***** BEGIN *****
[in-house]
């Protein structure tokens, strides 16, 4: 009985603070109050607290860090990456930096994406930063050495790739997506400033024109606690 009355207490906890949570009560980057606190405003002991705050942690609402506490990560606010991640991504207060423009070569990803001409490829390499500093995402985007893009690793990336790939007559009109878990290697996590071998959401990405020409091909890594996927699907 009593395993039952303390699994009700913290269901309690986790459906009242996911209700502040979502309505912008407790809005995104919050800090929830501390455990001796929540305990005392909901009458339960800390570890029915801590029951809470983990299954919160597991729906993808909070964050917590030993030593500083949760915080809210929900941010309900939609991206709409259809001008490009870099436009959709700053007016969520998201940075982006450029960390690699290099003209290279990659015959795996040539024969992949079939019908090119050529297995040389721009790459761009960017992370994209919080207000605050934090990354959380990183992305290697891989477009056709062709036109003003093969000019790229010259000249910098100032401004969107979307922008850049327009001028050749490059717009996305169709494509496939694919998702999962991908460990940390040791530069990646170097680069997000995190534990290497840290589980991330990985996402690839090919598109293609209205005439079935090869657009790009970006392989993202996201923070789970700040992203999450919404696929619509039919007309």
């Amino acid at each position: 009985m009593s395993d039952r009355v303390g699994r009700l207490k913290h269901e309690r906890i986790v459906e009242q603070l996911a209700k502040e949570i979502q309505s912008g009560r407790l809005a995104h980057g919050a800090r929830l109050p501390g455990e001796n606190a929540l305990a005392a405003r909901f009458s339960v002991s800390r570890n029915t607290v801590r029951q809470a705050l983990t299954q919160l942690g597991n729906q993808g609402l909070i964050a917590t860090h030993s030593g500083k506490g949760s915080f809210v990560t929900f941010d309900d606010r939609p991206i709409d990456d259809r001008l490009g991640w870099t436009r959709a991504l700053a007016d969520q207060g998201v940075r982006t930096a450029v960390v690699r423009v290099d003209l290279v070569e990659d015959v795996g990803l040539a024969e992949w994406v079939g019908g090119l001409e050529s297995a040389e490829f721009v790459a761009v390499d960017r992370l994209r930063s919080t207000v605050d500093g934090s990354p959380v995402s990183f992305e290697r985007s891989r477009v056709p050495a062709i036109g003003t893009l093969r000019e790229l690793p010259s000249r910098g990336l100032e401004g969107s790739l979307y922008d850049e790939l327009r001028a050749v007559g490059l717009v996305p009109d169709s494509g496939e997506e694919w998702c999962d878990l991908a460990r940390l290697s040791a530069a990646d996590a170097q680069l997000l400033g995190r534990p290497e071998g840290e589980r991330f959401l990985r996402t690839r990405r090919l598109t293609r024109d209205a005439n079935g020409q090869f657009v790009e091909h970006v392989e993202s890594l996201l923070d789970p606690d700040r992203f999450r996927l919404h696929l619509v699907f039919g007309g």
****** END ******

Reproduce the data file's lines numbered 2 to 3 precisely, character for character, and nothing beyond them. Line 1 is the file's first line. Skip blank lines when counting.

């Protein structure tokens, strides 16, 4: 009985603070109050607290860090990456930096994406930063050495790739997506400033024109606690 009355207490906890949570009560980057606190405003002991705050942690609402506490990560606010991640991504207060423009070569990803001409490829390499500093995402985007893009690793990336790939007559009109878990290697996590071998959401990405020409091909890594996927699907 009593395993039952303390699994009700913290269901309690986790459906009242996911209700502040979502309505912008407790809005995104919050800090929830501390455990001796929540305990005392909901009458339960800390570890029915801590029951809470983990299954919160597991729906993808909070964050917590030993030593500083949760915080809210929900941010309900939609991206709409259809001008490009870099436009959709700053007016969520998201940075982006450029960390690699290099003209290279990659015959795996040539024969992949079939019908090119050529297995040389721009790459761009960017992370994209919080207000605050934090990354959380990183992305290697891989477009056709062709036109003003093969000019790229010259000249910098100032401004969107979307922008850049327009001028050749490059717009996305169709494509496939694919998702999962991908460990940390040791530069990646170097680069997000995190534990290497840290589980991330990985996402690839090919598109293609209205005439079935090869657009790009970006392989993202996201923070789970700040992203999450919404696929619509039919007309």
């Amino acid at each position: 009985m009593s395993d039952r009355v303390g699994r009700l207490k913290h269901e309690r906890i986790v459906e009242q603070l996911a209700k502040e949570i979502q309505s912008g009560r407790l809005a995104h980057g919050a800090r929830l109050p501390g455990e001796n606190a929540l305990a005392a405003r909901f009458s339960v002991s800390r570890n029915t607290v801590r029951q809470a705050l983990t299954q919160l942690g597991n729906q993808g609402l909070i964050a917590t860090h030993s030593g500083k506490g949760s915080f809210v990560t929900f941010d309900d606010r939609p991206i709409d990456d259809r001008l490009g991640w870099t436009r959709a991504l700053a007016d969520q207060g998201v940075r982006t930096a450029v960390v690699r423009v290099d003209l290279v070569e990659d015959v795996g990803l040539a024969e992949w994406v079939g019908g090119l001409e050529s297995a040389e490829f721009v790459a761009v390499d960017r992370l994209r930063s919080t207000v605050d500093g934090s990354p959380v995402s990183f992305e290697r985007s891989r477009v056709p050495a062709i036109g003003t893009l093969r000019e790229l690793p010259s000249r910098g990336l100032e401004g969107s790739l979307y922008d850049e790939l327009r001028a050749v007559g490059l717009v996305p009109d169709s494509g496939e997506e694919w998702c999962d878990l991908a460990r940390l290697s040791a530069a990646d996590a170097q680069l997000l400033g995190r534990p290497e071998g840290e589980r991330f959401l990985r996402t690839r990405r090919l598109t293609r024109d209205a005439n079935g020409q090869f657009v790009e091909h970006v392989e993202s890594l996201l923070d789970p606690d700040r992203f999450r996927l919404h696929l619509v699907f039919g007309g």